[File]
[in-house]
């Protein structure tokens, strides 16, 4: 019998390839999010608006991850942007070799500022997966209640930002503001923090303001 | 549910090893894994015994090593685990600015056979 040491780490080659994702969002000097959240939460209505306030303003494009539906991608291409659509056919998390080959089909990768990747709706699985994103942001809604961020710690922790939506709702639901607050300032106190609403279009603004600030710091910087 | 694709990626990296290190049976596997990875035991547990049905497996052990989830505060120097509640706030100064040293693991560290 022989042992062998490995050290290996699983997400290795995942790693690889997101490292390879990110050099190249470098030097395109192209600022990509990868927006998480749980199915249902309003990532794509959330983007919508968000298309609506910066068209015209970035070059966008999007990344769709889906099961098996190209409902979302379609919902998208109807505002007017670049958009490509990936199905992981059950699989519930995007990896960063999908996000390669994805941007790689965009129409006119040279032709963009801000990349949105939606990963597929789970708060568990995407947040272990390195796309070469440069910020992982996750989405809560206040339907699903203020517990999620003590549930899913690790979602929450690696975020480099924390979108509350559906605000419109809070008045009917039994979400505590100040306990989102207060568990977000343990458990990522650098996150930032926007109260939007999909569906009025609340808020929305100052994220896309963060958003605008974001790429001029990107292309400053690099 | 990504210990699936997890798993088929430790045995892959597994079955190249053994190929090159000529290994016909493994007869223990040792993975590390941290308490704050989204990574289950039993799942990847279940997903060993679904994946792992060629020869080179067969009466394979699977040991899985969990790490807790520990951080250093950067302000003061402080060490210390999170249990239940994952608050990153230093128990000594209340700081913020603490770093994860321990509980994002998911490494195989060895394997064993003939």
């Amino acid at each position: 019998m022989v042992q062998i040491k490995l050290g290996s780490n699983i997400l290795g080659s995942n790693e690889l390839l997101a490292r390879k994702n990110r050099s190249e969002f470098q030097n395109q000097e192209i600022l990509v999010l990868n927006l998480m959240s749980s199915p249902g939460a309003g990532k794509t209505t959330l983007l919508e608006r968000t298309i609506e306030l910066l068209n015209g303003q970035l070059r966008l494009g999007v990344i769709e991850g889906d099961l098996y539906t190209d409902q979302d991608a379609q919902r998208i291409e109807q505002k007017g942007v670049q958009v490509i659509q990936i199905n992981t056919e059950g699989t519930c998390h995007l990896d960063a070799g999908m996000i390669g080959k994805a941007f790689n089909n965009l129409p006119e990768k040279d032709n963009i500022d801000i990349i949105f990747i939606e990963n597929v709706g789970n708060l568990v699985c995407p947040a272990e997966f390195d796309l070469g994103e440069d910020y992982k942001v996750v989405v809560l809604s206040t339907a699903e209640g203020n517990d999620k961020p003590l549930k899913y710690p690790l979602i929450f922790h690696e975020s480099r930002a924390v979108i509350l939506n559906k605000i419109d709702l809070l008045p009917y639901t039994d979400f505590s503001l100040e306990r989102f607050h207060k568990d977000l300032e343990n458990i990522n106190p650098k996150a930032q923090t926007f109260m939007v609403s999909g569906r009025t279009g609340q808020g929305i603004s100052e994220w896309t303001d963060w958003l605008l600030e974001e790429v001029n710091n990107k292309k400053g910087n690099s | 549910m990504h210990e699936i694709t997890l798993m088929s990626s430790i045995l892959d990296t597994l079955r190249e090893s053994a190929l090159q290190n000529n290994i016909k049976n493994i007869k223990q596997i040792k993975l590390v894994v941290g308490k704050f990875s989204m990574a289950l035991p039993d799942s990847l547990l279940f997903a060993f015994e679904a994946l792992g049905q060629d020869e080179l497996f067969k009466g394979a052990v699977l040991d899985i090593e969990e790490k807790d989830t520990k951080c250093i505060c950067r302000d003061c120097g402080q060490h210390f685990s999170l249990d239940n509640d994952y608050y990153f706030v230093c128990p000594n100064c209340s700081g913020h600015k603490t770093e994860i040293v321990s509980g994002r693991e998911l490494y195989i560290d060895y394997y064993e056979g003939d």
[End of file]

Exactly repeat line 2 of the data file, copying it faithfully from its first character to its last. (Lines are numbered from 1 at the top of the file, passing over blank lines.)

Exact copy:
């Protein structure tokens, strides 16, 4: 019998390839999010608006991850942007070799500022997966209640930002503001923090303001 | 549910090893894994015994090593685990600015056979 040491780490080659994702969002000097959240939460209505306030303003494009539906991608291409659509056919998390080959089909990768990747709706699985994103942001809604961020710690922790939506709702639901607050300032106190609403279009603004600030710091910087 | 694709990626990296290190049976596997990875035991547990049905497996052990989830505060120097509640706030100064040293693991560290 022989042992062998490995050290290996699983997400290795995942790693690889997101490292390879990110050099190249470098030097395109192209600022990509990868927006998480749980199915249902309003990532794509959330983007919508968000298309609506910066068209015209970035070059966008999007990344769709889906099961098996190209409902979302379609919902998208109807505002007017670049958009490509990936199905992981059950699989519930995007990896960063999908996000390669994805941007790689965009129409006119040279032709963009801000990349949105939606990963597929789970708060568990995407947040272990390195796309070469440069910020992982996750989405809560206040339907699903203020517990999620003590549930899913690790979602929450690696975020480099924390979108509350559906605000419109809070008045009917039994979400505590100040306990989102207060568990977000343990458990990522650098996150930032926007109260939007999909569906009025609340808020929305100052994220896309963060958003605008974001790429001029990107292309400053690099 | 990504210990699936997890798993088929430790045995892959597994079955190249053994190929090159000529290994016909493994007869223990040792993975590390941290308490704050989204990574289950039993799942990847279940997903060993679904994946792992060629020869080179067969009466394979699977040991899985969990790490807790520990951080250093950067302000003061402080060490210390999170249990239940994952608050990153230093128990000594209340700081913020603490770093994860321990509980994002998911490494195989060895394997064993003939």